The contribution of the Indian mathematician Aryabhatta includes his work in providing an approximate value for pi. He also touched on the concepts of sine, cosine, and the place value system. He also affirmed that the stars are fixed and the Earth rotates.

12. Ptolemy (Greece, 90-168)

Ptolemy was famous for the Almagest or mathematical compilation, a treatise of 13 books where he explains the movement of the Sun, the Moon and the planets.

His model of the Universe is based on the idea that the Earth was stationary and was the center of the Universe, and that the Sun, the Moon, the planets and the stars revolved around it.

13. Ada Lovelace (England, 1815-1852)

Ada Lovelace is recognized as the world’s first computer programmer. Her math skills were evident at a young age. As part of her work, she produced a mathematical algorithm that would later be used in computers.

She thought that “imagination is the faculty of discovery, pre-eminently. It is what penetrates the never-before-seen worlds around us, the worlds of science.» The first programming language was named ADA in honor of her. She was the daughter of the poet Lord Byron.

14. Alan Turing (England, 1912-1954)

Turing’s fame as a mathematician can be attributed to his formulation of algorithms and calculations for a computer, the Turing machine.

His mathematical knowledge aided the device’s techniques in breaking codes, specifically in World War II. He cracked the «unbreakable» Nazi code called Enigma and thanks to him, the Nazis arguably lost World War II. In 1948 Turing became interested in mathematical biology.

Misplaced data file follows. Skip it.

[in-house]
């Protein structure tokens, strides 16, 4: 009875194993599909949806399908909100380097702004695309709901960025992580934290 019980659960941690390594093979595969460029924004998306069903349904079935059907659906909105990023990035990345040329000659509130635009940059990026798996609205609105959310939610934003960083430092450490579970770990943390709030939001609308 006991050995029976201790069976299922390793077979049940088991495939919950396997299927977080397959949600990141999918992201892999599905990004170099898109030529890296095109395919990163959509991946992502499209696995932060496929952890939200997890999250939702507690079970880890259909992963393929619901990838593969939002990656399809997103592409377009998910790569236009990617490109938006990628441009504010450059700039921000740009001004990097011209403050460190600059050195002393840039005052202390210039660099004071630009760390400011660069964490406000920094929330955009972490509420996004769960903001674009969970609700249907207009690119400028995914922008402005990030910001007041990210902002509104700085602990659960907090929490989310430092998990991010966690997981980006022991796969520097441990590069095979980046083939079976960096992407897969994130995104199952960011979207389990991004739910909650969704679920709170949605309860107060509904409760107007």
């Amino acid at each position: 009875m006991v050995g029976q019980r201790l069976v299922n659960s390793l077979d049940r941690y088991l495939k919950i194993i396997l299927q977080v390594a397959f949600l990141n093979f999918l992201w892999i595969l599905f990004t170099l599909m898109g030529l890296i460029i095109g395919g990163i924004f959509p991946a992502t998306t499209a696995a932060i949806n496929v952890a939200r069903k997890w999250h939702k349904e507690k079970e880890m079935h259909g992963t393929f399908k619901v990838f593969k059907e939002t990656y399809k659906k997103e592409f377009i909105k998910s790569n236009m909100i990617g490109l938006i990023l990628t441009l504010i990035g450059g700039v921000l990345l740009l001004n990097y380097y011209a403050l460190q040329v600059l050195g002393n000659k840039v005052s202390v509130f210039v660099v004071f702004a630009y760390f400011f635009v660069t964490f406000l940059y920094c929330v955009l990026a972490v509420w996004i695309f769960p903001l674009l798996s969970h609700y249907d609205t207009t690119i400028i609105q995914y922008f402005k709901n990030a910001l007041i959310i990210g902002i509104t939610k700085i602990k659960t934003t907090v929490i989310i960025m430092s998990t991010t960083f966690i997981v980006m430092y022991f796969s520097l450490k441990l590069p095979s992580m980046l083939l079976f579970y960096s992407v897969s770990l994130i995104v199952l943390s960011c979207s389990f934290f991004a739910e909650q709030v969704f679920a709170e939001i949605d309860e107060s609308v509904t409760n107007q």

15. Shrinivasa Ramanujan (Indian, 1887-1920)

Theorems and discoveries:

Property of highly composite numbers.
Ramanujan’s theta function.
Partition functions and their asymptotics.

Ramanujan was a genius in mathematics. He helped expand mathematical theory, particularly on continued fractions, infinite series, mathematical analysis, and number theory. He performed mathematical research in isolation.

16. Benjamin Banneker (United States, 1731-1806)

Benjamin Banneker was a self-taught mathematician. He used his mathematical skills to predict an eclipse and the seventeen year cycle of locusts.

17. Omar Khayyám (Persia, 1048-1131)

Omar Khayyám wrote one of the most important books in mathematics, the Treatise on the proof of algebra problems. In the area of ​​geometry, Khayyám worked on the “theory of proportions”. He studied the cubic equations and gave solutions to some of them.

18. Eratosthenes (Greece, 276 BC-194 BC)

Eratosthenes provided the concept of a simple algorithm as a way to locate prime numbers. The Eratosthenes sieve has been used to find the prime numbers. He was the first to calculate the radius of the Earth.